A strange dichotomy exists between the way batting and bowling performances prop up numbers in victories, defeats and draws (adding ties to the draw category) in test matches. It would follow from the backdrop of a test match that batsmen are, therefore, necessary but not sufficient for a victory. The pride of the place of a test team should be granted to a bowler, which shows up in test statistics as well. From the above figures, an unambiguous statement can be made about the importance of a good bowling attack for test victories- a good batting performance does not guarantee victory but a good bowling performance surely wins test matches. Of course, sweeping generalizations cannot be applied without examining the distribution of data, but overall trends can certainly be spotted. And, India’s overall batting performance has been better than the world average but its bowling performance has been found wanting with sub- par statistics in both the bowling average and wickets/ test metrics. Once again, the importance of bowling cannot be reiterated enough; a team could score 2000 runs for the loss of 3 wickets in 2 days but unless it finds a way to take 20 wickets, it will not win the match. The recent Delhi test only illustrates this tenet all too well. Conversely, poor batting surely loses a match but poor bowling can be bailed out by good batting to eke out a draw, as seen in successful blockades effected by the same South African team at Adelaide and Colombo. The key metric for a bowling attack is the wickets/ match (inclusive of run- outs). For a victorious team, this hovers around the 20 wickets/ match (A loss/ draw/ tie reduces the wickets per team to 13-15). This only shows that the effect of declarations is minimal on the overall statistics as the wickets captured by the bowling team per test match is only ~1% less than the theoretical maximum value for the winning team.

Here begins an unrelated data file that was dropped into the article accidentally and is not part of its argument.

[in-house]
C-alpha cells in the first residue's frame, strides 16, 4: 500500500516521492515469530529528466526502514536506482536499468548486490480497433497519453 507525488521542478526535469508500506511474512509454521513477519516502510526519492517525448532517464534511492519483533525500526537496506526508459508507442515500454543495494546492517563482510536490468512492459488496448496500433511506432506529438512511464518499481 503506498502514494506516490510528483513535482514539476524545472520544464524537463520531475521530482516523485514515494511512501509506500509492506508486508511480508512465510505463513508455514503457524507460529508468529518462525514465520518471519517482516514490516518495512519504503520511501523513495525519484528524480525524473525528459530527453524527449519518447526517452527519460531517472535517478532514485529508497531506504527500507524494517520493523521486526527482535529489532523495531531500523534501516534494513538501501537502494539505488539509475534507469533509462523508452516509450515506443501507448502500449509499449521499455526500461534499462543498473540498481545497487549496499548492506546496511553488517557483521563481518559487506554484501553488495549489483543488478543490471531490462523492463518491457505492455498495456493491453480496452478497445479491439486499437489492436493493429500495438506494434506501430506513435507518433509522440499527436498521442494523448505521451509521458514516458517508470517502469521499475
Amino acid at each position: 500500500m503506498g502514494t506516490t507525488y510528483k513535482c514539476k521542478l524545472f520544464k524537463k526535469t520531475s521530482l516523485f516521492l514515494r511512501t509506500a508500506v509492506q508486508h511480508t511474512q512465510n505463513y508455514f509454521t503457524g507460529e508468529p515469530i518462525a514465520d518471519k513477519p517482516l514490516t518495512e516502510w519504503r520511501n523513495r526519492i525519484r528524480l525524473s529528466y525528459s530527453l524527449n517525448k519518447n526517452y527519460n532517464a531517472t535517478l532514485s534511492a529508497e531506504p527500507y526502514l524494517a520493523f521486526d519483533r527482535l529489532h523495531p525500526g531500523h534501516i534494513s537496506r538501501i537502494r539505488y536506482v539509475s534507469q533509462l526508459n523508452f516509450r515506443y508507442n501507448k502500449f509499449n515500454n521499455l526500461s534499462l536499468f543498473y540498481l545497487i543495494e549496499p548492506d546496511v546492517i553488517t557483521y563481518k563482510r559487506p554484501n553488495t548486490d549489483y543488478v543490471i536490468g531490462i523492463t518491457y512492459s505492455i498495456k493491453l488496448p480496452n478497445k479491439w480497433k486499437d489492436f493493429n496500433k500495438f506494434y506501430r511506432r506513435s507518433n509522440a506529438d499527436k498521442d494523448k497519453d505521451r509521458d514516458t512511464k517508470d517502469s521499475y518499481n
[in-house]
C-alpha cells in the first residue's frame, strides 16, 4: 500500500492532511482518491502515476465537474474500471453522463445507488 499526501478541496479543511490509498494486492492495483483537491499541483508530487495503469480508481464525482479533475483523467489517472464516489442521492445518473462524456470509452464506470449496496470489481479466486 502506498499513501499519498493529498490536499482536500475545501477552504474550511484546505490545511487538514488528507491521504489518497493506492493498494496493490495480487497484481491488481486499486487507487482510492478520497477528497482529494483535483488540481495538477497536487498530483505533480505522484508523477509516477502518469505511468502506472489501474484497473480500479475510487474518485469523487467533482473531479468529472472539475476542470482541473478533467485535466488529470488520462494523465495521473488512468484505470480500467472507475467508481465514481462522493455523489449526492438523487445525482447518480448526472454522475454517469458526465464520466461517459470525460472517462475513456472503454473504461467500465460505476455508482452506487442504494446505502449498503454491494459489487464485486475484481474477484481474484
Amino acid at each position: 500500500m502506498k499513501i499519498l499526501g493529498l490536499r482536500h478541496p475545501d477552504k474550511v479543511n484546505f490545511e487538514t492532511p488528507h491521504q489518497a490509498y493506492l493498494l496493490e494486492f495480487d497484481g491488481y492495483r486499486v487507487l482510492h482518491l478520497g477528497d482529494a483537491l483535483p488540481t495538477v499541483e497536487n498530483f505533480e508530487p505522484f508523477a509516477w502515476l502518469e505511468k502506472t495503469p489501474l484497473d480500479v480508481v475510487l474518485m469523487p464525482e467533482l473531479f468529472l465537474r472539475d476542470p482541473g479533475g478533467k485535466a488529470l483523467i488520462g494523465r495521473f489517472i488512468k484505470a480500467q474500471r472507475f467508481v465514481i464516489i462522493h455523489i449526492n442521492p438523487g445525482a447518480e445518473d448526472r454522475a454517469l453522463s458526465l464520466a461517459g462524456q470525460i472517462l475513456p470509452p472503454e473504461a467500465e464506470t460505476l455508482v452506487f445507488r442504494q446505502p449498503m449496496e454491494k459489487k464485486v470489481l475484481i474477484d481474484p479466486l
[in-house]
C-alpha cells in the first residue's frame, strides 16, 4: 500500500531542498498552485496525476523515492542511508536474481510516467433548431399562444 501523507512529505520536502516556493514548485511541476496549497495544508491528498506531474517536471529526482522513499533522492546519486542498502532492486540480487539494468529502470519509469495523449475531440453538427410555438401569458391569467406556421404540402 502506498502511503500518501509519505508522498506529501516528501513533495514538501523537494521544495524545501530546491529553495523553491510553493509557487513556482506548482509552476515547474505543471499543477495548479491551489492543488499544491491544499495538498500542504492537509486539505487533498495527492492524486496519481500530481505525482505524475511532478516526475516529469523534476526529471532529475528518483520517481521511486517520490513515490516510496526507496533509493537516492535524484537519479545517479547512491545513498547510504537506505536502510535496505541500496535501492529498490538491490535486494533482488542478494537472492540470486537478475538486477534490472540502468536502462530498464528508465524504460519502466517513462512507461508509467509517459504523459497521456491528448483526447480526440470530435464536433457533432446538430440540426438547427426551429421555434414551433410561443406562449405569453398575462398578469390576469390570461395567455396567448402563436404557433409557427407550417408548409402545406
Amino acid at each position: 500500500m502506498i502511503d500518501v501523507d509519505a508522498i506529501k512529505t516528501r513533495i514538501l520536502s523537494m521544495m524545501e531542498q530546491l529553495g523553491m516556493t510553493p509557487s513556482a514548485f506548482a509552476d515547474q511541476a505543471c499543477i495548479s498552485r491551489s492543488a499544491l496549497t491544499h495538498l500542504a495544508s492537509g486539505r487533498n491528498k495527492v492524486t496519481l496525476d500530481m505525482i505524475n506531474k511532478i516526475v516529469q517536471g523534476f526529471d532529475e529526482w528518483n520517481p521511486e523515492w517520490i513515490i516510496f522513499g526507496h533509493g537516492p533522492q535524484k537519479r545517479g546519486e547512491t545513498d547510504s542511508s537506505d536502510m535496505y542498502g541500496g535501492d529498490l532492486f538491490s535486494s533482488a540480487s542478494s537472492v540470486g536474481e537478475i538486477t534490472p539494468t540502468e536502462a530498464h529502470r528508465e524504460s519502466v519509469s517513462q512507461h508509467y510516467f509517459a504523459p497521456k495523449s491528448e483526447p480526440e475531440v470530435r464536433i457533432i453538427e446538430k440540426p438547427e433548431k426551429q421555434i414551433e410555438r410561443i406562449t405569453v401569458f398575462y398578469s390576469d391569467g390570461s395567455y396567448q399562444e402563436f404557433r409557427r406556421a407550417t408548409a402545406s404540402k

On the other hand, instead of the Wickets per match asymptotically approaching 10 in the case of an ODI victory, it is a full 11% off the maximum value (10) which shows the lesser influence of the bowler. This is not too surprising considering that an ODI match is often won without dismissing the opponent. As discussed earlier, there is no such workaround in a test match. For a team to do well in test cricket, its bowling must be most certainly good but its batting just has be good enough to prevent a collapse. In that sense, Virat Kohli and Ravi Shastri have certainly got the emphasis on the skill that wins test matches and the present coach, Anil Kumble, subscribes to this view as well. Simply put, if a test team had to choose between good bowling and batting, it will do better in test cricket if it puts its weight behind good bowling (this is not the case in the shorter formats). This is the reason why Pakistan has done better than India in test cricket despite having fewer notable batsmen. It is no surprise that all of the all-time champion teams have been built on the foundation of an almighty bowling attack.